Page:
Cage, a United Nations goodwill ambassador for global justice, said the threat posed by criminal networks is too big for communities or states to confront on their own so that countries must cooperate with one another.
"Organized crime is a deadly infection that preys on human beings," Cage told delegates at a conference aimed at boosting support for a U.N. convention to curb organized crime. "It sows fear and violence in cities, towns and villages around the world."
Cage warned that regions weakened by conflict, lawlessness and extreme poverty are especially susceptible to traffickers of illegal drugs, weapons and even humans.
"It feeds off instability, and also makes instability worse," he said.
Cage described being a U.N. goodwill ambassador as his "most challenging and meaningful role" yet and divulged that he even once considered leaving the movie business to devote more time to helping others.
"At some point I wanted to stop being an actor and start taking action," he said.
Cage was visibly touched when talking about child victims he met in Uganda and Kenya and a 15-year old Somali boy serving a 10-year prison sentence for piracy. These encounters were "heart-wrenching" and "deeply humbled" him, he said.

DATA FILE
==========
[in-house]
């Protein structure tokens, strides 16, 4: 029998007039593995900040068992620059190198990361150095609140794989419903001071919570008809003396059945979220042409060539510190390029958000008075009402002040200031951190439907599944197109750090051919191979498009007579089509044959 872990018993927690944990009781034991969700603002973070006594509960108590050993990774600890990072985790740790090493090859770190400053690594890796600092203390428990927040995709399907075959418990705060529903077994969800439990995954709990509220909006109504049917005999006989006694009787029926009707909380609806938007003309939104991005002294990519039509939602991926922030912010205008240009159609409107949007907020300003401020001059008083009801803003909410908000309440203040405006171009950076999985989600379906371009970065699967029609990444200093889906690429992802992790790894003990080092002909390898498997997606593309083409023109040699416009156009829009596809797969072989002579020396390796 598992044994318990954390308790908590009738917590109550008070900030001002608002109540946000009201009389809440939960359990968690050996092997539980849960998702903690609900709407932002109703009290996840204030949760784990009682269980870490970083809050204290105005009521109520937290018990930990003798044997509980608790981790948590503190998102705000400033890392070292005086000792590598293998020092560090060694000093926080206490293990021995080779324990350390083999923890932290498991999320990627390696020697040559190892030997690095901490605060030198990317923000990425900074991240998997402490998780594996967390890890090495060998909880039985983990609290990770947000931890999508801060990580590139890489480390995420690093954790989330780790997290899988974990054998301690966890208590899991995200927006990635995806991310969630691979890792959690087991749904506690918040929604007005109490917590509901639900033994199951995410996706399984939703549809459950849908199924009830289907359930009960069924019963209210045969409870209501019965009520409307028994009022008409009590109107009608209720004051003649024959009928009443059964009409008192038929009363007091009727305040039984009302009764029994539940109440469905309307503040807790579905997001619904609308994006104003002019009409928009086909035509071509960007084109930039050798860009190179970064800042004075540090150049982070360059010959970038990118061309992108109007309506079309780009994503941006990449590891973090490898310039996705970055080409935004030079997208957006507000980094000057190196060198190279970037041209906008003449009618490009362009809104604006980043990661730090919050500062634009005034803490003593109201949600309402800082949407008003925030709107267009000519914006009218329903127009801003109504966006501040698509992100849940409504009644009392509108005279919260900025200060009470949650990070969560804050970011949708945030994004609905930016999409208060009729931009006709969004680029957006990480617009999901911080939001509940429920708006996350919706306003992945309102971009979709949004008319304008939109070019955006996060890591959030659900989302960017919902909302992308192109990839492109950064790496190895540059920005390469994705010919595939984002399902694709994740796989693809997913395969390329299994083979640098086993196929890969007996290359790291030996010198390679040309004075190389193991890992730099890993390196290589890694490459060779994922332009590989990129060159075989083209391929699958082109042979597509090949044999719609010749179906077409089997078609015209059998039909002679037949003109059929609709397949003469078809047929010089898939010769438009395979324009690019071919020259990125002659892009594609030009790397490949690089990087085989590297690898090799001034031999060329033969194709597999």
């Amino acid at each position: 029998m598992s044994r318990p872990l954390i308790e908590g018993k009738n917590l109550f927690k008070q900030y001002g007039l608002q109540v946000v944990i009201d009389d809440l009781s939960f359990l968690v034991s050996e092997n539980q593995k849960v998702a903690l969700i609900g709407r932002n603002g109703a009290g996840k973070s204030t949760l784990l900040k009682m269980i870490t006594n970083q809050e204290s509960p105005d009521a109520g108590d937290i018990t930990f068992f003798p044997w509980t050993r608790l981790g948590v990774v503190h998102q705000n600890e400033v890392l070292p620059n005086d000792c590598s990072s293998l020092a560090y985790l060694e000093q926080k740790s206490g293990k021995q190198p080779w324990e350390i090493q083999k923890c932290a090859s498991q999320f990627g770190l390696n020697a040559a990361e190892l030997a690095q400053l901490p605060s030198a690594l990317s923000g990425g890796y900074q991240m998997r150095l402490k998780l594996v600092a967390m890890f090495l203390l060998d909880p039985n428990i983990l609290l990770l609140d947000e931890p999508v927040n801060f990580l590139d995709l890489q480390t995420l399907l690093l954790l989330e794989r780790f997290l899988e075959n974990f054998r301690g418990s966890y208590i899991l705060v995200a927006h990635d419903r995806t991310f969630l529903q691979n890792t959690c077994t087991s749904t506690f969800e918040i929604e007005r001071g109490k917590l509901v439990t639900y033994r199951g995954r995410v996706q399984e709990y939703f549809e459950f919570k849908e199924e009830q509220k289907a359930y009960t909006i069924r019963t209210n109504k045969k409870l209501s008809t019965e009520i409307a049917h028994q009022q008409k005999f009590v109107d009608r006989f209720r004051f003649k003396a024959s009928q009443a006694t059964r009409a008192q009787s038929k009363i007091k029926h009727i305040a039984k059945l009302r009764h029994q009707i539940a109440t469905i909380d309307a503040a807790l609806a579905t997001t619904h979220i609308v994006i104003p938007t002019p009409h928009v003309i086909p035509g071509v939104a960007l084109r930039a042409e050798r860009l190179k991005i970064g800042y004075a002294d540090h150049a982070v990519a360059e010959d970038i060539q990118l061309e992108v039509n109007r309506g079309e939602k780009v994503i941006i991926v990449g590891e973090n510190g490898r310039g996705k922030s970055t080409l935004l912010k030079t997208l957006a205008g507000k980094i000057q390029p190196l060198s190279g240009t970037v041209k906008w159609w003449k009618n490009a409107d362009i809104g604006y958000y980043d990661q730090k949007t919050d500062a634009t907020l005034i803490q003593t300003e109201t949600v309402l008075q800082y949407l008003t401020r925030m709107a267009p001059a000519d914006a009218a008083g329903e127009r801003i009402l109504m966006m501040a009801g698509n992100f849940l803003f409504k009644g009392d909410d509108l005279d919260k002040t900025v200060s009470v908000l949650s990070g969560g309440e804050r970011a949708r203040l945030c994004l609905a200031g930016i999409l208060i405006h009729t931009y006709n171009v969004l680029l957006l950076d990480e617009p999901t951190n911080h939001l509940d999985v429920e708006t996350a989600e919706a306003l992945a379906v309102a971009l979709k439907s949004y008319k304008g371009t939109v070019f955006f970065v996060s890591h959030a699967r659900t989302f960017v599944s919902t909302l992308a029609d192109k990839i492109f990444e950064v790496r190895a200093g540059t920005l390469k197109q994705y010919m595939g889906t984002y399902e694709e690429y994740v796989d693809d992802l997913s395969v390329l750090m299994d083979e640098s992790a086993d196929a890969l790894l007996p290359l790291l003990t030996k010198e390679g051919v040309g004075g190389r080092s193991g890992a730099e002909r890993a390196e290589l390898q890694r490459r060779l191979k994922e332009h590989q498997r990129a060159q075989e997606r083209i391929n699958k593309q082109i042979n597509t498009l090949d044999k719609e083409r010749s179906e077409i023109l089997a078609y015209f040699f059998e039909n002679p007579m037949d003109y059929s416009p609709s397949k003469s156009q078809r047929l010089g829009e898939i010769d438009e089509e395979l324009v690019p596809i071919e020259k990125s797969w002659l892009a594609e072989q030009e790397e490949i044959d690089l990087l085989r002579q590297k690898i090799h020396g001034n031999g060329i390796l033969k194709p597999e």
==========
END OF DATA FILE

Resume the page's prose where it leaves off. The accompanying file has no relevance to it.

Cage highlighted the role of NGO's, judges, prosecutors, doctors, religious leaders and others in helping victims of organized crime, saying he now understood "who the world's real heroes are."
Yury Fedotov, head of the United Nations Office on Drugs and Crime, praised Cage as a "humanitarian" who promoted a "victim-centered approach" to tackling organized crime
Cage won the Academy Award for best actor for his role in "Leaving Las Vegas" in 1995.
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